nobody trailerDo you mind walking me through more of that bus fight? What were the logistics of actually shooting it?

We bought the real bus, they bring it out to our little production house in Winnipeg, and we all get on the bus with Greg and Bob. I think [producer] David Leitch was there for that one. We just talked through it, and it's slightly vague in the beginning. We just pointed out all the little angles that we want to try. We just kept going through it, again, a lot of talking, and we plan out where we want to put the soft pads. The answer is always, "Everywhere you can," because of the potential for injury.

It's a lot of fun work. I was about to say, it's very technical in terms of your approach, you got to be very careful, you got to think about it, you got to make notes, but at the end of the day, it's just a lot of fun to do an action scene. I mean, moviemaking, as difficult as it occasionally is, we're not working in the mines, we're not doctors, we're not risking anybody's lives. So, it is a ton of fun. If you just kind of forget about the pressure of making sure it's perfect, you can't be late, you've got to do this, it's just fucking great to be able to do this with all these fantastic people who all want to do it the best they can.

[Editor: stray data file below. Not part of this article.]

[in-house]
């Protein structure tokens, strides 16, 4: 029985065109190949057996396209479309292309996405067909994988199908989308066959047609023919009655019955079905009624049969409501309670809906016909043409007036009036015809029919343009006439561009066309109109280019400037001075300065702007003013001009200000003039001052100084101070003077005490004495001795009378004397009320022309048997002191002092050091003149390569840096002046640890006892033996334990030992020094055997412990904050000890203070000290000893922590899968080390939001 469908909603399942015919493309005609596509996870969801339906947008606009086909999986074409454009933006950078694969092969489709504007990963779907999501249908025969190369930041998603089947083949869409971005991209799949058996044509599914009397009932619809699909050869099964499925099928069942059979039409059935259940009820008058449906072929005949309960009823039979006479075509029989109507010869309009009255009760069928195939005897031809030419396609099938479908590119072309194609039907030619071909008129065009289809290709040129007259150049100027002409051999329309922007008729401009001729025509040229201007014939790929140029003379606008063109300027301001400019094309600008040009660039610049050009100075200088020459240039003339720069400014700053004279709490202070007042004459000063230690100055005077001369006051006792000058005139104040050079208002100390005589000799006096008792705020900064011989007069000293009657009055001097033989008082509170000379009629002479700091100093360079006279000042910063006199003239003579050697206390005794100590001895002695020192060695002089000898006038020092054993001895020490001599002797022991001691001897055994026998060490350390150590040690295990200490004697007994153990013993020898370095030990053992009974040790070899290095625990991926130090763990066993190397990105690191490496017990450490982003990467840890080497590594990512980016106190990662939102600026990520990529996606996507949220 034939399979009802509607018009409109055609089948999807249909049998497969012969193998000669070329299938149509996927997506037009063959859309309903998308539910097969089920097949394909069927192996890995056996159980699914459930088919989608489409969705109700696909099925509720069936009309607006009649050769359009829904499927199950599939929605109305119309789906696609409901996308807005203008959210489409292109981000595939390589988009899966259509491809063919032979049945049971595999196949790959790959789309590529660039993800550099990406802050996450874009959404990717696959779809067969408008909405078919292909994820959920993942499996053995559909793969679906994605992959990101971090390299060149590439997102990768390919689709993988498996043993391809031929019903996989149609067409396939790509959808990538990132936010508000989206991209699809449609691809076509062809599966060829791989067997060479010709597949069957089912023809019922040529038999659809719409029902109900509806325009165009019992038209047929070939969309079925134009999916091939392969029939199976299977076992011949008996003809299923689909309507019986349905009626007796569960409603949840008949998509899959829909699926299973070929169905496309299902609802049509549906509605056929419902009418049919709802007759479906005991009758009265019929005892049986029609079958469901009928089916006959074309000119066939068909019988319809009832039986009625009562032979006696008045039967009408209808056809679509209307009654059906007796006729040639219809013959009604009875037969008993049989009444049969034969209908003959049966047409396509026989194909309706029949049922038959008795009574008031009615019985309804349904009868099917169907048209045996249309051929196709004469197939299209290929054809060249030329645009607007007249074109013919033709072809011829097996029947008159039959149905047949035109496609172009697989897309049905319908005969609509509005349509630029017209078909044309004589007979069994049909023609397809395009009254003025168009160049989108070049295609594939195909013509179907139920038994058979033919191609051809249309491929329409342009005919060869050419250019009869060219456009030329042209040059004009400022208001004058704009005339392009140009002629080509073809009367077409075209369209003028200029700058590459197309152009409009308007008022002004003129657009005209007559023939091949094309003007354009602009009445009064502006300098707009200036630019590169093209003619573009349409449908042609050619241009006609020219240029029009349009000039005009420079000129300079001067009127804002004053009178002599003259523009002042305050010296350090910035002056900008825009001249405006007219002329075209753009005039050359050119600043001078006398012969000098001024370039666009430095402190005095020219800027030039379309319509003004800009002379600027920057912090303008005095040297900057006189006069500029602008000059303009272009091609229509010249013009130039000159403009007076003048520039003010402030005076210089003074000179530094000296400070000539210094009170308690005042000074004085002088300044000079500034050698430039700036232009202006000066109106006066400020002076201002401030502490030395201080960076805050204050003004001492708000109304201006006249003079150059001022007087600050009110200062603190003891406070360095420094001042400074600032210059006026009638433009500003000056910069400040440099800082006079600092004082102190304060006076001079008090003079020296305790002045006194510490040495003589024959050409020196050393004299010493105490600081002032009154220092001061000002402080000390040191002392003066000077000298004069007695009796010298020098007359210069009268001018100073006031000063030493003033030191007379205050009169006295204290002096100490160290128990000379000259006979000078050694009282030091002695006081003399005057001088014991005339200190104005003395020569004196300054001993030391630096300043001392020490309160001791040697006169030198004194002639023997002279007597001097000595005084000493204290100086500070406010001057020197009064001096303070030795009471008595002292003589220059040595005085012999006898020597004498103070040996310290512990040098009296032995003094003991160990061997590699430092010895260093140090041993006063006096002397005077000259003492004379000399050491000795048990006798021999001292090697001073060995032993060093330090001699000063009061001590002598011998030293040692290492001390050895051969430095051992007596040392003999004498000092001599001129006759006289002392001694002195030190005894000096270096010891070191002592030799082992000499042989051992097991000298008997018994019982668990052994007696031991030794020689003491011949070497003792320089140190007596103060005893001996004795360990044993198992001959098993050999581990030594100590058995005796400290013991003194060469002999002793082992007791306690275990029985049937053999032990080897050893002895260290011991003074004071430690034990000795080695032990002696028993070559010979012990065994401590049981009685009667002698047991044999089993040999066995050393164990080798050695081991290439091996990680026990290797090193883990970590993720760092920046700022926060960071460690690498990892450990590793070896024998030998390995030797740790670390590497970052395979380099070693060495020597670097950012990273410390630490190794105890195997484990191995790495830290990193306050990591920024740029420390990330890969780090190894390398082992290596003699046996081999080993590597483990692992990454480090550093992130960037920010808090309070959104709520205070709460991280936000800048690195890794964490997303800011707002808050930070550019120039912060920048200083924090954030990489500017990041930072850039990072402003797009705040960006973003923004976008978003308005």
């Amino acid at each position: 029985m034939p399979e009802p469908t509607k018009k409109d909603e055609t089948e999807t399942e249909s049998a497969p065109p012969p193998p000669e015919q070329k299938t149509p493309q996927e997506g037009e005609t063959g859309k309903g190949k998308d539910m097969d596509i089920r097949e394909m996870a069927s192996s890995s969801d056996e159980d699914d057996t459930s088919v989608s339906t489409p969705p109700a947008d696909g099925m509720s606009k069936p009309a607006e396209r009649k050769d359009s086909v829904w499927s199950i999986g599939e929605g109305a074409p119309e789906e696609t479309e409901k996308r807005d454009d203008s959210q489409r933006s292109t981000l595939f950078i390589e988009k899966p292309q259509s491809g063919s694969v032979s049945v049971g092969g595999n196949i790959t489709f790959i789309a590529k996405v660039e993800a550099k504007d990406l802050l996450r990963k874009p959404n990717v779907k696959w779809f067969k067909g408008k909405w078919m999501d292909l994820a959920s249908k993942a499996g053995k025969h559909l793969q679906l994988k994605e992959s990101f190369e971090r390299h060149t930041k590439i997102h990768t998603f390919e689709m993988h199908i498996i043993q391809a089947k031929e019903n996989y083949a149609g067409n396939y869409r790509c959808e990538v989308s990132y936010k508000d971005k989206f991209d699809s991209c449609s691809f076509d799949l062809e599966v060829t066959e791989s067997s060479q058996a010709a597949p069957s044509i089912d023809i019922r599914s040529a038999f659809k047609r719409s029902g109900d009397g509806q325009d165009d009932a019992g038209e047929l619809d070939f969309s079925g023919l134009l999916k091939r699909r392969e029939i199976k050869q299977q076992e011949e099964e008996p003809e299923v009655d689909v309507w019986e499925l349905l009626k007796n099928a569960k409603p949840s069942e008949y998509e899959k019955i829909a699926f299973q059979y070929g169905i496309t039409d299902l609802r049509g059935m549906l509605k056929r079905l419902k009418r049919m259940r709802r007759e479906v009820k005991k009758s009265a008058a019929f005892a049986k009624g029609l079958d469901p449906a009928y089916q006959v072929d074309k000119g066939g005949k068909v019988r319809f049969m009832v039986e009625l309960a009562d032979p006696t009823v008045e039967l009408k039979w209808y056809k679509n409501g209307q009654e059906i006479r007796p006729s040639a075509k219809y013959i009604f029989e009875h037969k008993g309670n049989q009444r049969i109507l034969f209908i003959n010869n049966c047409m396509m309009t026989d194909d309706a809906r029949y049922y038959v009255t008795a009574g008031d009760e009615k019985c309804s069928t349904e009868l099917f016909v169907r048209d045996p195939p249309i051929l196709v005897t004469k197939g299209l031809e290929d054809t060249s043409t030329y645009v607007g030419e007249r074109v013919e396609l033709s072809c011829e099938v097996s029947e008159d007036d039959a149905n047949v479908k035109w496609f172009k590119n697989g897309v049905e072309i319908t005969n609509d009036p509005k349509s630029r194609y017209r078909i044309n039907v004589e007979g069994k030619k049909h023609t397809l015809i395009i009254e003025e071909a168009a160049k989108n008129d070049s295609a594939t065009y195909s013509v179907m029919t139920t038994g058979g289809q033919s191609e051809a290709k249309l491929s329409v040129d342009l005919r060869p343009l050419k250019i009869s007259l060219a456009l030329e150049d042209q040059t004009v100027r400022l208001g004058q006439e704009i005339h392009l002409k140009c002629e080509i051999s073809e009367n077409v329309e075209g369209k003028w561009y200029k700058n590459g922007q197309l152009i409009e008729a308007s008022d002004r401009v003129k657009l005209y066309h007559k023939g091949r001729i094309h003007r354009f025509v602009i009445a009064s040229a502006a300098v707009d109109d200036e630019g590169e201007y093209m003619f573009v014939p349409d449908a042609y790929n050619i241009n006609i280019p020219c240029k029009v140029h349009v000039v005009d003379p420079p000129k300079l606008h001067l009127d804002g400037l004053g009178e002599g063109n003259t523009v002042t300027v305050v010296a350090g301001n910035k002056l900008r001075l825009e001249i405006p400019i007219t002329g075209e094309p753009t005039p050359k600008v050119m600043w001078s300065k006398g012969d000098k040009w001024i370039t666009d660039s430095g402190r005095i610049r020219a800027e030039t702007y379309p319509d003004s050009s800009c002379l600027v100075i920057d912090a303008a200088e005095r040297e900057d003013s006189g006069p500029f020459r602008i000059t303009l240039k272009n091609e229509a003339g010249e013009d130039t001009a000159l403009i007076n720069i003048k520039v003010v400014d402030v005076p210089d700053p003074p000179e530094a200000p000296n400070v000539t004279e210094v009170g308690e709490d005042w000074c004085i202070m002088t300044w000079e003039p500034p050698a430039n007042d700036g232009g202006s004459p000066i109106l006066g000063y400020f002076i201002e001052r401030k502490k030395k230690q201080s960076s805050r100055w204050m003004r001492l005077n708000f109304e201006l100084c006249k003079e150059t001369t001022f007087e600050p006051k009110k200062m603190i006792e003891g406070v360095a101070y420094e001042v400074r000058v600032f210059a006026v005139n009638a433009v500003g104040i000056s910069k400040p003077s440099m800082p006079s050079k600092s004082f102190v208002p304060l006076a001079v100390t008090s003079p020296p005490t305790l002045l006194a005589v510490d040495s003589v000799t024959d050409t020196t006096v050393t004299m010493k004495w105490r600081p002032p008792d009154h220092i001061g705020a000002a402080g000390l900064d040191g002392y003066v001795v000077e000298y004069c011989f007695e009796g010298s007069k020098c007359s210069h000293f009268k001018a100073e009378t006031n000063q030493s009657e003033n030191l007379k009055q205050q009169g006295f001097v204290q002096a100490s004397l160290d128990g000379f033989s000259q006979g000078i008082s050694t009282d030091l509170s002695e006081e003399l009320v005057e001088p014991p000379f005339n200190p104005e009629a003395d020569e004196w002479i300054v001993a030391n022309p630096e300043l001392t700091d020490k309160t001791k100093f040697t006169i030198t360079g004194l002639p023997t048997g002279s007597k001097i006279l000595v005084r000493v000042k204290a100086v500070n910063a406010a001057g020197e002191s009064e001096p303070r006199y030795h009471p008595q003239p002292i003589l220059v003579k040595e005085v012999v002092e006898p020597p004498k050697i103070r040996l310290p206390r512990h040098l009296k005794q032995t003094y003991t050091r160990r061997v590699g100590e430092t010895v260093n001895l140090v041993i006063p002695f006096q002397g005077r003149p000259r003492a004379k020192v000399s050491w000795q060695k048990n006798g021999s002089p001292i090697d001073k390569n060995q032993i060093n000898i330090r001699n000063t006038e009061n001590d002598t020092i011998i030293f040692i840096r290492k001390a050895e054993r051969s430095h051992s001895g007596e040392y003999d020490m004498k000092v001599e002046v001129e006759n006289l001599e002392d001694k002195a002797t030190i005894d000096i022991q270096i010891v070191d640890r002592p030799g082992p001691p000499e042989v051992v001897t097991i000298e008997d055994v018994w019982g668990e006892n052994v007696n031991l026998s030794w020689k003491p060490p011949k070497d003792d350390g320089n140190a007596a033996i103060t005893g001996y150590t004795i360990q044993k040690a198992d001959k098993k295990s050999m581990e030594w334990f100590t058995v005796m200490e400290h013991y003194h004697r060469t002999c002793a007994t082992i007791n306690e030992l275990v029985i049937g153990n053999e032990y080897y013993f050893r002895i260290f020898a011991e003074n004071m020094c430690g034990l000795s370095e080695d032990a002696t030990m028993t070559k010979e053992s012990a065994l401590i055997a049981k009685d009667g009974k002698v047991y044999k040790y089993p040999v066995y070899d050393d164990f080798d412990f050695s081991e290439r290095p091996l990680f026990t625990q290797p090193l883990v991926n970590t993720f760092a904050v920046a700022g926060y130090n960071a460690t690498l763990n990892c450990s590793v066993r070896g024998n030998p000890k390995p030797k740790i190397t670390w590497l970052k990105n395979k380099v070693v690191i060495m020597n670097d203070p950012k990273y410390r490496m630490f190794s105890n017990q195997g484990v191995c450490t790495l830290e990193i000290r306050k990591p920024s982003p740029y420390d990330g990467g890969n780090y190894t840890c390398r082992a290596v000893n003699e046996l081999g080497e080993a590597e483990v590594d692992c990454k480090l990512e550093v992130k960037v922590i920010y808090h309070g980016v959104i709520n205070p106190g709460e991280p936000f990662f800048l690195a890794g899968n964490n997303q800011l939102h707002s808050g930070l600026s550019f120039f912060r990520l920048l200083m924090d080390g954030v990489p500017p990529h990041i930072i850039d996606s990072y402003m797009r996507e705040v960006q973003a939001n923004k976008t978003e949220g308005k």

How about once you're editing the action? Was it smooth sailing?

If you're talking about the action scenes, there was not a single moment in the edit where we're like, "Oh, we missed it." "Oh, it's not going to work." Because we planned it out really well. The approach to this whole film was that, before I flew out to Canada to shoot, before pre-production, I did the storyboards back home, and I flew out with 2,000 shots and I put them on the office. The producers would fly in, Bob would fly in, and I'd be like, "All right, this is the film." And we'd go talk through it... Sorry, my cat is bothering me.